The handstand (or inverted) push-up sure is an intimidating sight. Legs up, head down, arms working like pistons; the human body can’t be meant to function like that!
Whether or not it is, we can’t say, but damn if it doesn’t make for a fine shoulder workout! However, the handstand push-up is unsurprisingly a move with a high entry barrier. Most people don’t even know how to do a handstand, let alone work from there!
But no need to worry! With our guide, we’ll take you from zero (or wherever you stand at) to full mastery of this challenging, and oh-so-worth-it exercise!
Handstand Push-up Prerequisites
This being an advanced move, a certain level of fitness is recommended before undertaking the journey of the handstand push-up. Prior to tackling the progressions themselves, you should, at the very least, be able to pull off:
- 20 strict push-ups in one set
- 20 sit-ups or crunches, also in one set
- 60 seconds of plank
- 20 bodyweight squats, one set
If something like this is beyond your current ability, please take the time to get there by incorporating those moves into your daily regimen and working up. If however you’ve mastered the exercises by now, by all means keep reading!
Handstand Push-up Progression: The Long Journey
We shouldn’t need to state this, but we’ll state it anyway: always warm up before an exercise session. Do what works for you, for as long as it results in you feeling mobile and flexible afterward. You’ll need that feeling.
As far as training aids go, you’ll need very few. A wall is of course necessary, as is an elevated surface such as a stool a bench, or anything stable that goes up to your knees or so.
This course has 11 tiers of mastery. We recommend starting at tier one, so you can accurately gauge your ability. Take the move listed in that tier’s description, and do three sets of four to eight repetitions per training session. Once that is finished, you’re done for the day. Find a tier too easy? Move over to the next one!
Don’t force it; any gains from pushing hard on this will be marginal, but the risk of injury will escalate sharply. For optimal results, train for handstand push-ups two to three times per week.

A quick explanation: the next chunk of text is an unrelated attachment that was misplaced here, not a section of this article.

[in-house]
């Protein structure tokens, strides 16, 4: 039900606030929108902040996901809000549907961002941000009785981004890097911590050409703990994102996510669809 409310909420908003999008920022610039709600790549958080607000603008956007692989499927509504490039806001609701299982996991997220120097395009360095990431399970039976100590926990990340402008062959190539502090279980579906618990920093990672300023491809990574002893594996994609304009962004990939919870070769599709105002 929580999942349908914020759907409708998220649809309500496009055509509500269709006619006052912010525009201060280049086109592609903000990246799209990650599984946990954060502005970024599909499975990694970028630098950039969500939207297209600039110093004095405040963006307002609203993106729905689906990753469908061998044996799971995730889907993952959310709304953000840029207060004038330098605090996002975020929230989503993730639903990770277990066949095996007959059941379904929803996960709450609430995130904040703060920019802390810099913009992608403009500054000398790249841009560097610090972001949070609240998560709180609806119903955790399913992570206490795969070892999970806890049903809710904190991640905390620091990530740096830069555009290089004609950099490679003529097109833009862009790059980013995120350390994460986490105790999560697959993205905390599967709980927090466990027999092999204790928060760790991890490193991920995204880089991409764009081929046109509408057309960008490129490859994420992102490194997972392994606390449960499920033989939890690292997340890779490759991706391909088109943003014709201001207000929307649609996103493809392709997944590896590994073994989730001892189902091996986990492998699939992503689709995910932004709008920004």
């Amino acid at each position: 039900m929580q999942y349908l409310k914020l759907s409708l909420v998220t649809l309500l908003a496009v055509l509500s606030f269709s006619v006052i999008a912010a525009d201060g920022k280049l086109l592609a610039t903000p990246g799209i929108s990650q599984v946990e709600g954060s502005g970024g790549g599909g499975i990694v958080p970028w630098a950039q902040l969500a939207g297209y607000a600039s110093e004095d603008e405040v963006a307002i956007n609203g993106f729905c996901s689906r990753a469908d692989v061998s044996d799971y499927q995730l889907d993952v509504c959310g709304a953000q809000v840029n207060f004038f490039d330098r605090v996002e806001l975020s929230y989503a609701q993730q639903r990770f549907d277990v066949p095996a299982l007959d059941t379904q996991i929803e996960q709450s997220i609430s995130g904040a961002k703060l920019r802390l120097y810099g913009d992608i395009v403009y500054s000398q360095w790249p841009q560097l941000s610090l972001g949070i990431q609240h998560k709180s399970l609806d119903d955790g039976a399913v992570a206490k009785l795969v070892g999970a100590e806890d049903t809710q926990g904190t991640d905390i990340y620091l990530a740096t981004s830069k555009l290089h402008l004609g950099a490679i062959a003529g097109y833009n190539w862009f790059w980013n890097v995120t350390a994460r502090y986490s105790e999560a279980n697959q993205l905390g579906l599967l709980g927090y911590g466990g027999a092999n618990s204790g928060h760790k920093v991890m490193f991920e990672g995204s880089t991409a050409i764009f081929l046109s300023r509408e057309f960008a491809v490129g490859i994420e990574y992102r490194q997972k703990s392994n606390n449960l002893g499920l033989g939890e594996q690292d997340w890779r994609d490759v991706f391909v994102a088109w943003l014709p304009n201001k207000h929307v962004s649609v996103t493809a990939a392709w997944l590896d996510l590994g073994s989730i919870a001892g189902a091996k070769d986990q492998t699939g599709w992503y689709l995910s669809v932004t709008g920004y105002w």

Tier 1: Incline Pike Push-ups
Stand before the bench/chair/other elevated surface. Place your hands on it, shoulder-width apart. Bend your body at the waist (aim for a 90 degree angle) while keeping your back as straight as you can, forming a line with your torso and extended arms. Now do a push-up while not disturbing the 90 degree angle.
Tier 2: Incline Pike Diamond Push-ups
This one is similar to the previous one, the difference being the position of your hands. As the name says, instead of a classic push-up, here we will go with the diamond variant.
Tier 3: Pike Push-ups
Alright, this is where we get serious! Ditch the elevation, get your hands on the ground while keeping your body at an approximate 90-degree angle, and you’ve got your pike push-up!
Tier 4: Diamond Pike Push-ups
As the name says, pike position, with arms bent like with diamond push-ups.
Tier 5: Decline Pike Push-ups
Time for a difficulty spike! Get the bench again, but this time put it behind you instead of before you. Get into the pike push-up position, but instead of keeping your legs on the ground, place them on the elevation. Then do your push-ups.
Tier 6: Wall Walks
This is where we start working on our handstand. What you need to do it assume a plank position with your feet touching a wall. Now walk back, raising your feet up as far as you can go/feel comfortable with. This is the one exercise that we suggest you do in tandem with another tier, in order to improve both balance and strength.
Tier 7: Wall Bent Handstand Push-ups
This is essentially a decline pike push, but with no bench. Instead, you will be resting your feet against the wall! Use the wall walk to assume the position, and get going!
Tier 8: Wall Handstand Push-ups (facing the wall)
Now we will raise our feet further, and do our push-ups while keeping our body as straight as possible.
Tier 9: Handstand Hold
There are many ways of assuming the handstand, but one rule is constant: do what works for you. After this much time spent wall walking and doing wall handstand push-ups, kicking yourself up into a handstand and staying in that position should not be that difficult.
A handstand is about strength and balance, and by this point you’ve got more than a little of both.Anyway, what you want to do is hold the handstand for as long as possible. Once you can do a minute, you can try and move on.
Tier 10: Wall Handstand Push-ups (facing away from the wall)
Assume the headstand position near a wall, while facing it with your back. Keeping your body as straight as an arrow, lean your feet against said wall. Now you can start doing push-ups. If this is too awkward, go back to the handstand hold for a bit.
Tier 11: Handstand Push-ups
The summit itself! Nothing fancy about assuming the position: go into a handstand, and start doing push-ups. Your legs are going to be difficult to balance early on (they will keep trying to tip you over to one side), but with time you will get the hang of it. All that remains is fine tuning, and once that is done with, you’ve fully mastered the move.
All in all, we that hope you’re ready to invest in a new shirt or two, because those shoulders are about to get massive!
Chris is an experienced Calisthenics practitioner focused on isometric exercises and street workout. He founded thehybridathlete.com in 2017, which was subsequently acquired by theyhybridathlete.com
He is based in Portland and has been working out using solely his own body weight and bars for the past 6 years.